This week, I am going to outline my method for getting NaNoWriMo done. If you are not familiar, NaNoWriMo (National Novel Writing Month) is when writers from all over the world attempt to write a 50,000 word novel in thirty days. I’ve done this every year, except one, since 2008, and hit that 50K each time. It’s not the easiest thing, but not the hardest, either. There are obstacles, not the least of which (for those of us in the US) is a major family oriented holiday right at the end of the month. And for many, if not most, there are the day to day things that take up our time: job, school, family, home, friends, to name a few.
There are many ways to get the words done. Some people do marathon writing sessions, and finish quickly. There are those who challenge themselves to do the whole 50K in one day. I am more of the slow and steady type. I will admit that I am lucky in that I am home all day, so I don’t have the problem of being out at school or a job that may make squeezing in writing time difficult. But that does not mean that I can sit and write all day, every day. I do have other things that need to get done, plus I have family and friends. I don’t want to lock myself up at my desk for a whole month, and ignore everyone else in my life. If that works for you, then by all means, do what you have to. I also cannot sit and do a marathon writing session, getting thousands of words done in a sitting. In fact, I find a more spread out approach to work best for me. It may not be for everyone, but this is how I do it.
I am a slow writer, I admit that. I can only write so much in one sitting and my brain is done. If I push too much past that, I’m mentally useless for a day or so. In order to get the amount of words per day I want to, I need to spread the writing out so I don’t get mentally fatigued as quickly. So, what is my method?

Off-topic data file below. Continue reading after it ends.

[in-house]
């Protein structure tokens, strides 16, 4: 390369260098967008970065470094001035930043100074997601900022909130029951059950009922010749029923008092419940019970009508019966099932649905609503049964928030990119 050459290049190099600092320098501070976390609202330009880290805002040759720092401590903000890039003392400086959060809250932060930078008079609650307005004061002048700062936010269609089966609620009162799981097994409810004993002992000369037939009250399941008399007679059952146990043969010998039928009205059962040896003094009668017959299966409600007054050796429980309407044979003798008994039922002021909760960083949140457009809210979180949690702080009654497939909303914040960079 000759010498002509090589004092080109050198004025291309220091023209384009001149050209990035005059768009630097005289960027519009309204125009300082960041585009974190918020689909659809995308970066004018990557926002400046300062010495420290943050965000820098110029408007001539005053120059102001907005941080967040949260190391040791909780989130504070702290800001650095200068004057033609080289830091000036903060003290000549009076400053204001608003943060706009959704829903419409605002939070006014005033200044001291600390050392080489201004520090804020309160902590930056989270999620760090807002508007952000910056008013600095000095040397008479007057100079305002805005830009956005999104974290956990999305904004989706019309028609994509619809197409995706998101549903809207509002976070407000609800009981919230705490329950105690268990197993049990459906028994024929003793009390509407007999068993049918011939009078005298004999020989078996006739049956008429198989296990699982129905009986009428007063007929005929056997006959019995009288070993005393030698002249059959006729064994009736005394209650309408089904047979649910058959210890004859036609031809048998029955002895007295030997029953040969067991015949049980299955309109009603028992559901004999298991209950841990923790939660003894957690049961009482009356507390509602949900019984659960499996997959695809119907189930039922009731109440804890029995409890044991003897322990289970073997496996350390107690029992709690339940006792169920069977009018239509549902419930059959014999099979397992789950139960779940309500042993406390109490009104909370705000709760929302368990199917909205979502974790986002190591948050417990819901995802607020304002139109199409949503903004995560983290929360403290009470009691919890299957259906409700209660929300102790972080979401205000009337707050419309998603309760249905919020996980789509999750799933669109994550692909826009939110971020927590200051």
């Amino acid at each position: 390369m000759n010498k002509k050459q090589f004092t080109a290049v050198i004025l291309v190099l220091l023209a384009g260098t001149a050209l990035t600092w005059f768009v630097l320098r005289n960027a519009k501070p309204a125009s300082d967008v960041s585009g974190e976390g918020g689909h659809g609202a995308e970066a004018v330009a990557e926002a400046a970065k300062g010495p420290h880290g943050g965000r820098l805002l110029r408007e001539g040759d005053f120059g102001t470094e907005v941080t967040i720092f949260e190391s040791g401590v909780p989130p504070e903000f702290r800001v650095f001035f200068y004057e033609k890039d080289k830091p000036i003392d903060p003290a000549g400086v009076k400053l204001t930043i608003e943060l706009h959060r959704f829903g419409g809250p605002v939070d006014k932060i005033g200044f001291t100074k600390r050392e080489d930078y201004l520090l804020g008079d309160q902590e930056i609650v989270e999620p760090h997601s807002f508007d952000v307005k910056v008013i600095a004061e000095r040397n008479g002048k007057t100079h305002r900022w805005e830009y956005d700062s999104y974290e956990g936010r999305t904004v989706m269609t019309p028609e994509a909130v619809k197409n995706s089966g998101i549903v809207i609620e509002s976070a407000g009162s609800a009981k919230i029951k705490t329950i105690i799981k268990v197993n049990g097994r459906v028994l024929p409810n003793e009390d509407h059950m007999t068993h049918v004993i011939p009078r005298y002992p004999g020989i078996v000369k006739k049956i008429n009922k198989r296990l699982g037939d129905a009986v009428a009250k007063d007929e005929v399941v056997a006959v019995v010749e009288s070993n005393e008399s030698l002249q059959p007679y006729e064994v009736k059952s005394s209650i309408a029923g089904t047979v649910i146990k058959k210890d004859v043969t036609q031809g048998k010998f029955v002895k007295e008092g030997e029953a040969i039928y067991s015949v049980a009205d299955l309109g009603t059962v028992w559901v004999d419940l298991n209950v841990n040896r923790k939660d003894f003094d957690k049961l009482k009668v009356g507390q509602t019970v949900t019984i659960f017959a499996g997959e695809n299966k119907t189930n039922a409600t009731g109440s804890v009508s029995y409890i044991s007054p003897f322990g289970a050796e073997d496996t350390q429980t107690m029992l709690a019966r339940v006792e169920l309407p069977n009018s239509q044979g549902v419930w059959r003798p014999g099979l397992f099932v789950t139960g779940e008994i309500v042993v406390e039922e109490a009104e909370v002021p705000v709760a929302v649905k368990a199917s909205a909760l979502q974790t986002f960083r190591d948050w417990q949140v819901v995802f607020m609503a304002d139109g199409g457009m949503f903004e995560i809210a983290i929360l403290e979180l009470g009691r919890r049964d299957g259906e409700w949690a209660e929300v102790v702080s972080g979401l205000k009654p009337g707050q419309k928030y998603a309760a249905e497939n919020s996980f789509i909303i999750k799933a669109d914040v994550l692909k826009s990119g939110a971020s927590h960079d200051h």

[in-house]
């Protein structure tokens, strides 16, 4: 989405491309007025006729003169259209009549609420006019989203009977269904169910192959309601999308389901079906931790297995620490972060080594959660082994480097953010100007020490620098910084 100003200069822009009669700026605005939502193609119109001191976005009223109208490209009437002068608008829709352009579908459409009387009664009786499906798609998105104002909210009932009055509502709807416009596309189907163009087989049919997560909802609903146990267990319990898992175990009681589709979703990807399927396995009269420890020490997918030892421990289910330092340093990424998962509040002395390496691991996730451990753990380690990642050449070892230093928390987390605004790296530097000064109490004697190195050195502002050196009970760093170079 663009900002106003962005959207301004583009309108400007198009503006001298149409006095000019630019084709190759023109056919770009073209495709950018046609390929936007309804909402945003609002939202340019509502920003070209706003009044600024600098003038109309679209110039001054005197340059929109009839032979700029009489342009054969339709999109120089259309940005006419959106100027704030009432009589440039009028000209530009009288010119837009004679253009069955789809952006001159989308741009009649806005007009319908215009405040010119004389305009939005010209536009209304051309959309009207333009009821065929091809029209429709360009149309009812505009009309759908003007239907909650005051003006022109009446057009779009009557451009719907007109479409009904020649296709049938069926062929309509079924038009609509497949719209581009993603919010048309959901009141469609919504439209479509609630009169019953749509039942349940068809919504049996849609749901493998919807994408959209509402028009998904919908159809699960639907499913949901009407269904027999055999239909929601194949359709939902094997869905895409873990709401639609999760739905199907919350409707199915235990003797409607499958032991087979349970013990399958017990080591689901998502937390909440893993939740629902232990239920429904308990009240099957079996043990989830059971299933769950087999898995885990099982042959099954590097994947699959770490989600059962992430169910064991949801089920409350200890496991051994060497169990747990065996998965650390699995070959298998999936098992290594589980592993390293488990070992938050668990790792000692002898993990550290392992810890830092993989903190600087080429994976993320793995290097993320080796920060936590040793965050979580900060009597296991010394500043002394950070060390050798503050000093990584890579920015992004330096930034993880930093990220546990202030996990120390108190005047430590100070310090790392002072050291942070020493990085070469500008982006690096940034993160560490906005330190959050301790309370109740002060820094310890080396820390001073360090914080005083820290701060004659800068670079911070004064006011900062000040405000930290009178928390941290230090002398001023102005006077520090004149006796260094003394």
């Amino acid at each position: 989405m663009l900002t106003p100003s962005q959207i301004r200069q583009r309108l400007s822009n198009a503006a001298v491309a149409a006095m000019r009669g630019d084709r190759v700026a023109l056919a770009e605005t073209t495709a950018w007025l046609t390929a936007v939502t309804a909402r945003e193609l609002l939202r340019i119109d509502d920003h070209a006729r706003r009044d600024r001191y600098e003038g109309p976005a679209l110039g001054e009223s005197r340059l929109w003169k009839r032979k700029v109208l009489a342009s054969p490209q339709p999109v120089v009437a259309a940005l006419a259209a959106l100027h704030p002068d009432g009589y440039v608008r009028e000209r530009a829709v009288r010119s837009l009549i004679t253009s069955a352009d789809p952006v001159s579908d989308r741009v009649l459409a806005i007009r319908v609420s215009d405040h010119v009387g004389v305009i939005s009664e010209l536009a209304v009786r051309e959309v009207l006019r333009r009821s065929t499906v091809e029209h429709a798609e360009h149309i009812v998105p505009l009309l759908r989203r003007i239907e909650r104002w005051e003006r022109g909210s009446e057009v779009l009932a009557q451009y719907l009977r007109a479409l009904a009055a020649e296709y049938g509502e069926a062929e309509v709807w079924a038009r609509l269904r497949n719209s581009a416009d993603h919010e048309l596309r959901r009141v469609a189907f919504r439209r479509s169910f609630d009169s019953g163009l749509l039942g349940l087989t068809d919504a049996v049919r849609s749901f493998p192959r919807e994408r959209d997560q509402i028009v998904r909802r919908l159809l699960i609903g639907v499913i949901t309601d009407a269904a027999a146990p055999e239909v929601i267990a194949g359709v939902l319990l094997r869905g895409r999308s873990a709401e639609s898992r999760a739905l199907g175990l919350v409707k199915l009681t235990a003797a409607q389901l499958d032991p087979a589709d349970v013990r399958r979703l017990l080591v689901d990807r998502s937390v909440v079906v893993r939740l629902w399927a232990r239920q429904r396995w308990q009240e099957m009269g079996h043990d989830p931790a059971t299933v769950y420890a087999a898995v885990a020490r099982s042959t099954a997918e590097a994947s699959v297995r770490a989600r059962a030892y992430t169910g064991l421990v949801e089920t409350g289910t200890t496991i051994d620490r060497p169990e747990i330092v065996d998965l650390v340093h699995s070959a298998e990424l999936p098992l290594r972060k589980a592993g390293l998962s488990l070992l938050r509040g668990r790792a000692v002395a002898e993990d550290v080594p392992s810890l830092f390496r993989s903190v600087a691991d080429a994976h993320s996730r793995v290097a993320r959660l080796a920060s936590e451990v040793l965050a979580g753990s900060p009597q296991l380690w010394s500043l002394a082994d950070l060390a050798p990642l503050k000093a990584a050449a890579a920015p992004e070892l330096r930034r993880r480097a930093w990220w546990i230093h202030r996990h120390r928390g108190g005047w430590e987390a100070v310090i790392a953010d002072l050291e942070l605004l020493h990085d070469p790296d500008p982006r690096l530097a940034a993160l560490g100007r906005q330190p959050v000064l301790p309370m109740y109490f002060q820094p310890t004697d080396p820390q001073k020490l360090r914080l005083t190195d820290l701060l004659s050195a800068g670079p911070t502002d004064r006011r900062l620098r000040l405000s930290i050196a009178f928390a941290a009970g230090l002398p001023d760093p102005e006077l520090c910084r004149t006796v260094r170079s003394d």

I plan my writing time just like I plan my story. I have a goal, and a method for reaching it. This year, I set a goal of 2500 words a day. That’s 833 words more than the minimum 1667 to reach 50K in 30 days. But that 1667 means writing that much every day, and I don’t do that. I plan so that I can take most weekends off, especially Sundays. We are in football season, and I want to watch the games! So, I set a higher daily goal that allows me the freedom to take some time off. On a daily basis, I work in 500 word sprints. That keeps my brain from overloading on the work and keeps me able to get to that 2500 goal. I sit at the computer, write at least 500 words (and, of course, it is never exactly 500), then I get up and do something else. Empty the dishwasher. Laundry. Walk the dog. Whatever needs to get crossed off the chores list. Then I come back and hit another 500. I usually get at least 1000 words in the morning, sometimes 1500. And morning is not my best creative time. I work better later in the afternoon. By the time I’ve hit 2500 words and gotten the rest of the stuff done I need to, I am usually ready to call it a day, and it is usually time to do just that. I have my evenings and weekends free.
As of now, using this method, I am about 2000 words over my week one goal of 12,500, so I am on track to finish well within the month. Of course, week two can be tougher. Some of the new, shiny has worn off and things don’t always fly along. For that, I like to stop, whether it is for a break or at the end of the day, in the middle of a scene. That way, when I come back, I know where to start and I am not just sitting here, staring at a blank screen. Most often, once I get going, things just take off.
I know this method won’t work for everyone. If you have a full time job or are in school, of course you can’t just get up and stop to write at intervals. You could try it when you do have a block of time, and see if it has any benefit. The biggest things for me are setting goals (time, word count, pages written, etc.) and keeping to them. It keeps me on track and lets me take some time for myself, also.
Everyone is different. Everyone thinks and works differently. This is how I NaNoWriMo. How do you get it done? Leave a comment. I’d love to hear your approach. Maybe we can learn some new tips and tricks from each other.
Good luck and keep writing, no matter what!